Despite the lockout, the Detroit Lions made quite a splash with their offseason acquisitions. With the Lions entering their bye week, and half the season in the books, now seems like a good time to take a look at the new Lions and how they have fared so far in 2011.
I have broken the free-agent signings and draft class into grading brackets, A, B, C, D and IC. The "A" bracket, obviously, are the players who have had the most impact, "B" decent impact, and so on. The IC stands for incomplete, and is reserved for players who have not been able to perform due to injury.
The "A" group:
This group is headed by MLB Stephen Tulloch. He has had a major impact for the Lions linebacker group, recording 52 tackles, 3 sacks, 2 passes defensed and an interception.
If Tulloch is player 1A than LB Justin Durant is 1B. Durant might have supplanted Tulloch if he hadn't miss three games due to a concussion. Durant had been leading the team in tackles at the time of his injury. Through eight games Durant has 27 tackles, 3 TFL, and a pass defensed.
The ability of Tulloch and Durant to defend both the pass and the run has allowed the defensive line to be more aggressive. Eric Wright is one of the CB's who has benefited from the aggressiveness of the defensive line. Wright is the final player in the "A" bracket. He's done a solid job covering receivers, and has recorded 36 tackles, 3 TFL, a forced fumble, 5 passes defensed and 2 interceptions.
The "B" group:
Undrafted rookie punter Ryan Donahue leads this bracket. Donahue has done an excellent job handling the punting responsibilities and being the holder for veteran place kicker Jason Hanson. He is averaging over 42.5 yards per punt and placing 26.5 percent inside the 20.
Rookie wide receiver Titus Young is the only other player in this bracket. Young is fourth among Lions receivers in yards and already has nearly as many receptions as Bryant Johnson and Derrick Williams combined for all of last year.
The "C" group:
This is where it starts to get difficult. I'm placing Keiland Williams and Maurice Stovall on this list because they've played a role on special teams, and Williams has played some fullback which doesn't show up on the stats. Stovall has been decent on special teams, but has made no impact in the receiving game.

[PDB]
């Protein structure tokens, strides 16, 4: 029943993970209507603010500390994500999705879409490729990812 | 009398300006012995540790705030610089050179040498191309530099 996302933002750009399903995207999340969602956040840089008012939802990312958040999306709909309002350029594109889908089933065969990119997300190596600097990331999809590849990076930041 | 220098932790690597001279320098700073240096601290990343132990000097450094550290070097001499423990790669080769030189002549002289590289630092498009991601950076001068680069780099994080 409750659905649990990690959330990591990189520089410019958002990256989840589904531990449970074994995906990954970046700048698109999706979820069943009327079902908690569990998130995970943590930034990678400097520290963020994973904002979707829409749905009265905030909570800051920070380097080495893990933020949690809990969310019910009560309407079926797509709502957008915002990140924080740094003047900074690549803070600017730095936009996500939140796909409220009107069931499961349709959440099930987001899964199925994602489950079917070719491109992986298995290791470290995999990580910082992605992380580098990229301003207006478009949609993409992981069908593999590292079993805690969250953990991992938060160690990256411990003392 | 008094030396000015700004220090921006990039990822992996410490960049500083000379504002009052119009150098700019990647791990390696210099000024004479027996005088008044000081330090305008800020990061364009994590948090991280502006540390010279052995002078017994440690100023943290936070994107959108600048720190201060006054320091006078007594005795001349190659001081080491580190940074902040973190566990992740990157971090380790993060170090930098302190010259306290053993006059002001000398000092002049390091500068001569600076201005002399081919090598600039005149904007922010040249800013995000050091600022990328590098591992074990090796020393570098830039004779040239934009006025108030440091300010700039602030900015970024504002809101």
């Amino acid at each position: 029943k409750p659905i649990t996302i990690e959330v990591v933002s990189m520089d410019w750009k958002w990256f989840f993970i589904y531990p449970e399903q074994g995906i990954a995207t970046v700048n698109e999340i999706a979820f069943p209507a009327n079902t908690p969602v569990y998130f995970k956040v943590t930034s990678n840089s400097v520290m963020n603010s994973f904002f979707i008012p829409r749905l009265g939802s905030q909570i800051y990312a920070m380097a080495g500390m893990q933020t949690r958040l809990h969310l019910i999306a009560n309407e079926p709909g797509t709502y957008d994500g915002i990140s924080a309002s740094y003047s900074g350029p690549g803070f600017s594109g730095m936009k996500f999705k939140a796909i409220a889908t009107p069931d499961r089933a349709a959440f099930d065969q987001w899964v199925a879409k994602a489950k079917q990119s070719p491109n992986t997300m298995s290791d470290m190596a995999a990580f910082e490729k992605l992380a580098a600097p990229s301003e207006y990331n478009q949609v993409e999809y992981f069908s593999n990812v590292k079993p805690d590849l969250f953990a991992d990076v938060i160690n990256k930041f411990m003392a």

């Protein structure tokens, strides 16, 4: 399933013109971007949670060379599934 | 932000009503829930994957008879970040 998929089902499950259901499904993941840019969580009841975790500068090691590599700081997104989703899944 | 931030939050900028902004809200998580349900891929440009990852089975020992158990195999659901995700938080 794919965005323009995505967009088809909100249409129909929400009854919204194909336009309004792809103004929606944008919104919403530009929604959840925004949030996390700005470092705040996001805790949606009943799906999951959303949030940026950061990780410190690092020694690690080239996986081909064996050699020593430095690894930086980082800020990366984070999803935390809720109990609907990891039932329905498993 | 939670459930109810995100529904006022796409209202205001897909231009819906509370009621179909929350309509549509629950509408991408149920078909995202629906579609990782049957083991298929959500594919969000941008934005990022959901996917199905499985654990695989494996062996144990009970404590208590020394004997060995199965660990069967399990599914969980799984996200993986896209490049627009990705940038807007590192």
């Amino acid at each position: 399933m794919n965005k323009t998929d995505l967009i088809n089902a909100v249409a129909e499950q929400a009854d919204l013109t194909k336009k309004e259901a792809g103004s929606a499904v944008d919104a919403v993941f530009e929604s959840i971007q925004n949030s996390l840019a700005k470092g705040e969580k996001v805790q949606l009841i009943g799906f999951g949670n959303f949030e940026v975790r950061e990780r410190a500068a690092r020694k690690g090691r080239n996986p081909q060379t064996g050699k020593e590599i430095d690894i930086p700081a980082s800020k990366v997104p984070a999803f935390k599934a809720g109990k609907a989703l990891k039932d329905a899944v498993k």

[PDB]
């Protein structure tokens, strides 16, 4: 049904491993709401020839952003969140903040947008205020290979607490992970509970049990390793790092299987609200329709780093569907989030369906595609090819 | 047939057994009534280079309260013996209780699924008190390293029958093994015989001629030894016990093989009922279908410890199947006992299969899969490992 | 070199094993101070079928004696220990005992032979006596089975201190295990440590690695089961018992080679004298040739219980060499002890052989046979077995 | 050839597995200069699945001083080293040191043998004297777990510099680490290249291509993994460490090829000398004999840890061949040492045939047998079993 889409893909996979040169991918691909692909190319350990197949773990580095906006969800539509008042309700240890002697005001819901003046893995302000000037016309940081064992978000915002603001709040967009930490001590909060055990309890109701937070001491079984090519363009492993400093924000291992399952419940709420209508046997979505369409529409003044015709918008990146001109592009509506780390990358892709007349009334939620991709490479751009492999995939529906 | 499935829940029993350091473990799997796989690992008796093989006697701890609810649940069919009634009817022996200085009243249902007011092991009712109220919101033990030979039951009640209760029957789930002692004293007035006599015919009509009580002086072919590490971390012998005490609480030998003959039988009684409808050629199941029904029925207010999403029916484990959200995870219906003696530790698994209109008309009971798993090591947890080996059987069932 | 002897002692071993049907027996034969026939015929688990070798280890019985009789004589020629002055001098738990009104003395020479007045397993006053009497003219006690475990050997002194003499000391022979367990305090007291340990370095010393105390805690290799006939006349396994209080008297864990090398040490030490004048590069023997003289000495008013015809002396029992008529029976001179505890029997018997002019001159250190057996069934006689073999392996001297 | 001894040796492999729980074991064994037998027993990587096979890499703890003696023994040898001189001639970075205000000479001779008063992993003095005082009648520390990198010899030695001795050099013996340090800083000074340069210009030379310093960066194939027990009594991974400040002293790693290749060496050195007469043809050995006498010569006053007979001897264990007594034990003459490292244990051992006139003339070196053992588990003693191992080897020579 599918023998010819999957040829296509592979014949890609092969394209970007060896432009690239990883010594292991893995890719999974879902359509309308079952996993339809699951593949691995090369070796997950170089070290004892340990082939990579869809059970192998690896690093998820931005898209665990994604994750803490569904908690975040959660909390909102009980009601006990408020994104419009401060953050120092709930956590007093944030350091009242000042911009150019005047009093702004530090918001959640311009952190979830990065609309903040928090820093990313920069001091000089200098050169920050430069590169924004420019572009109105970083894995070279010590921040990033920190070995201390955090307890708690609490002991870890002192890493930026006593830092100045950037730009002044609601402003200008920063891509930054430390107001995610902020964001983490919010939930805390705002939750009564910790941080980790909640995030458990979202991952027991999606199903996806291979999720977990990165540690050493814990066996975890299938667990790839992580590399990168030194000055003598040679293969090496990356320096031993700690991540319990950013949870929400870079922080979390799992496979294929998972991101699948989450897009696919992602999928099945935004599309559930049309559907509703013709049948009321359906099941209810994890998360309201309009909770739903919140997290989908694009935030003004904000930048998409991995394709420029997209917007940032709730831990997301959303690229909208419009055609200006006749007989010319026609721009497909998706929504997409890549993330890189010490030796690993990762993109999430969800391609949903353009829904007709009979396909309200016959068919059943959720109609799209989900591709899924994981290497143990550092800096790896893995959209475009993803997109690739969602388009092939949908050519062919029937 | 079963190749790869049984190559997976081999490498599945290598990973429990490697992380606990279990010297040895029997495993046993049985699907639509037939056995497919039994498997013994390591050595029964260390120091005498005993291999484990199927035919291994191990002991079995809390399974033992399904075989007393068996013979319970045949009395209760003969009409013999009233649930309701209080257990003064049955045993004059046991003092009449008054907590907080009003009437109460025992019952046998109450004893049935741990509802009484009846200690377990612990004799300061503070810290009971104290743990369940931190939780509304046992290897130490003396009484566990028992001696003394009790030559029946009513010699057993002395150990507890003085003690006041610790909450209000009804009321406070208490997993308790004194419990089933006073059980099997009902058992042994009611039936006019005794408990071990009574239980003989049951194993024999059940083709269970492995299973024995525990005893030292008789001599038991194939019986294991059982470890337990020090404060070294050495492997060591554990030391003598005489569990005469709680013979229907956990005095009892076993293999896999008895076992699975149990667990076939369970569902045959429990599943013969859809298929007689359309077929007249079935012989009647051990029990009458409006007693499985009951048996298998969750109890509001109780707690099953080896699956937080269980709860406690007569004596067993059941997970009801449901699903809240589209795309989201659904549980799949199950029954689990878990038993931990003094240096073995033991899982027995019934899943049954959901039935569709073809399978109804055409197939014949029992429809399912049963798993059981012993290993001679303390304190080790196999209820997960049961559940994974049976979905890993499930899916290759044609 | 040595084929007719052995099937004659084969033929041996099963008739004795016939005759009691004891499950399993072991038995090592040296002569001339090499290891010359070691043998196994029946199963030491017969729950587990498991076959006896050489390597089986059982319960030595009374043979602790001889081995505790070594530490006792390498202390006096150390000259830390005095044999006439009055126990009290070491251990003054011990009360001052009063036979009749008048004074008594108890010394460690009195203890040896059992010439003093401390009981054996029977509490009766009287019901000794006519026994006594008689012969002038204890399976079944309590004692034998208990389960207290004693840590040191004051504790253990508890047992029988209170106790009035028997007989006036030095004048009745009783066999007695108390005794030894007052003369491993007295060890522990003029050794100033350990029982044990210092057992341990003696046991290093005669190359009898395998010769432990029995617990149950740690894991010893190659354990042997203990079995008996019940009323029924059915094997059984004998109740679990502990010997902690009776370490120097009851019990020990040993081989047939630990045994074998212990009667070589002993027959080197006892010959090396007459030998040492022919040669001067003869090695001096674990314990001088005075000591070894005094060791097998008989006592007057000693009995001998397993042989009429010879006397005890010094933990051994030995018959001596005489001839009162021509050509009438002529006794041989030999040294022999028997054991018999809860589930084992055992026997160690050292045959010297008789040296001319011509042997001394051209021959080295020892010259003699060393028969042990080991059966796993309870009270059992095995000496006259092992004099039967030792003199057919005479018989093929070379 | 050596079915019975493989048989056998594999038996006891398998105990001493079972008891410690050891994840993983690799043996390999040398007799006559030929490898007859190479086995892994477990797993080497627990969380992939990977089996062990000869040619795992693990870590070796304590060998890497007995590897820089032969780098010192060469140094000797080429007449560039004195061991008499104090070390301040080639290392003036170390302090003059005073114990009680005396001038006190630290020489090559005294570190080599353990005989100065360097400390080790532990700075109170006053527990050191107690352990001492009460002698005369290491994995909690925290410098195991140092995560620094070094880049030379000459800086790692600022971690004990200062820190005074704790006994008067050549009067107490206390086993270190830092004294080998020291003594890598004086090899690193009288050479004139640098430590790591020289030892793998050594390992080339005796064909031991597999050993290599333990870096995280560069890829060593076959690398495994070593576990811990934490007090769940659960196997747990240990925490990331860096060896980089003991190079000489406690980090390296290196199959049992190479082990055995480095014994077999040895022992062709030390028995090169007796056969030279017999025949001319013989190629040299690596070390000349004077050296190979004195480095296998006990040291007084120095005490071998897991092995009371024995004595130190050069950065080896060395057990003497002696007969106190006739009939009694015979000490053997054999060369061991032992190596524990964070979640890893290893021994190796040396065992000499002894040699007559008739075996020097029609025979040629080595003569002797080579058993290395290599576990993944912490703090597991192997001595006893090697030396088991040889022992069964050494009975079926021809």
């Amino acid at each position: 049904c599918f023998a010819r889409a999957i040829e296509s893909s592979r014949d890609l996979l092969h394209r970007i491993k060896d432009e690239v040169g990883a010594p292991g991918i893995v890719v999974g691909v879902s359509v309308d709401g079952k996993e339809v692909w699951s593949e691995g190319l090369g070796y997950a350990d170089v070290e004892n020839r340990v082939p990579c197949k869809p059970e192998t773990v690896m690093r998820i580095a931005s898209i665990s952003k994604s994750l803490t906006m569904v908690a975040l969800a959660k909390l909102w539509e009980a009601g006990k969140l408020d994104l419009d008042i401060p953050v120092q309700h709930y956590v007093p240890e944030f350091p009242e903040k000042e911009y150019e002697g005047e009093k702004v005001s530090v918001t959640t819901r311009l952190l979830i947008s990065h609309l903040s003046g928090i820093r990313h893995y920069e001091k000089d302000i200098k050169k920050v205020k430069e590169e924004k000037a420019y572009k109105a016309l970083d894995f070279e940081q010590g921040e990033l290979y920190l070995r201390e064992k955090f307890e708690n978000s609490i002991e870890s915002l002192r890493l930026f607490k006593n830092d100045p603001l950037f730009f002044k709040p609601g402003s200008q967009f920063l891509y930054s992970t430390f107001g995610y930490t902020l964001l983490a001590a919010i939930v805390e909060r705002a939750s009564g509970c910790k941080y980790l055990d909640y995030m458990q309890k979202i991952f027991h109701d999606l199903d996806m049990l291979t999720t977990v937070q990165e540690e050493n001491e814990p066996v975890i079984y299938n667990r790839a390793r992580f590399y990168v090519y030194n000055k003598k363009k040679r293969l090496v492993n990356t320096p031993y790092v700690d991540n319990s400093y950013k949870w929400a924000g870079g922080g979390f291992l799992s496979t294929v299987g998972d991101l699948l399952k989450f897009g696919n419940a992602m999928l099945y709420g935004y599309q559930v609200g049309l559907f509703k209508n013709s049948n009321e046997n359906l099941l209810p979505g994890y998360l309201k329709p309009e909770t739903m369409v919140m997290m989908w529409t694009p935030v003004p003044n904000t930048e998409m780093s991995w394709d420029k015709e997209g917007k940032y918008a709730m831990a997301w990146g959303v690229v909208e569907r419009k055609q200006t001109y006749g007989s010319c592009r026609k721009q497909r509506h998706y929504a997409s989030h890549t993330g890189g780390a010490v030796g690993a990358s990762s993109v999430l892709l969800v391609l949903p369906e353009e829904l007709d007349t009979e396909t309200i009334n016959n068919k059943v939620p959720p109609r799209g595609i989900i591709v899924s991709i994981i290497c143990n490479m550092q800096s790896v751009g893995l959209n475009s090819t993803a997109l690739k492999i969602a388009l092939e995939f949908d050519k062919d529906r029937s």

The "D" group:
I'm sure there are some arguments for some of these guys either being bumped up a slot or moved down to "IC." However, I think these guys have had opportunities, and simply have either not taken advantage of them, or simply weren't good enough. Doug Hogue, Maurice Leggett, Quinton Pitcock and Jerome Harrison (yes I know he's was diagnosed with a brain tumor, but he had been benched before that). Hogue had an opportunity when Isaiah Ekejiuba and John Wendling were hurt but did nothing with it.
The "IC" group:
This group comprises those just recently signed and those who have missed all, or most of the season due to injury. Leading this group (because of his potential) is DT Nick Fairley. Fairley looked pretty good in limited action, but has since re-injured his foot and did not play against Denver. Mikel Leshoure was lost to the Lions during training camp. He was supposed to be the thunder to Jahvid Best's flash, hopefully he'll make a full recovery and be ready for training camp next year. Johnny Culbreath was the other Lions draft pick who will miss the entire year with an injury.
Erik Coleman was supposed to be the safety opposite Louis Delmas, but injuries have completely derailed his season. Rashied Davis is another player who has yet to play this year because of injury. Don Carey, Anthony Mason, and Chris Harris have all recently signed so the verdict on them will have to wait until the end of the season.
Overall the Lions had a very successful 2011 offseason. Tulloch and Durant have taken the linebackers from being a weakness to being a strength. Titus Young looks like he will continue to develop into the number three receiver the Lions needed. Detroit is finally in a position where they don't have gaping holes everywhere. Another offseason like 2011 and Detroit will move from a contender to a powerhouse.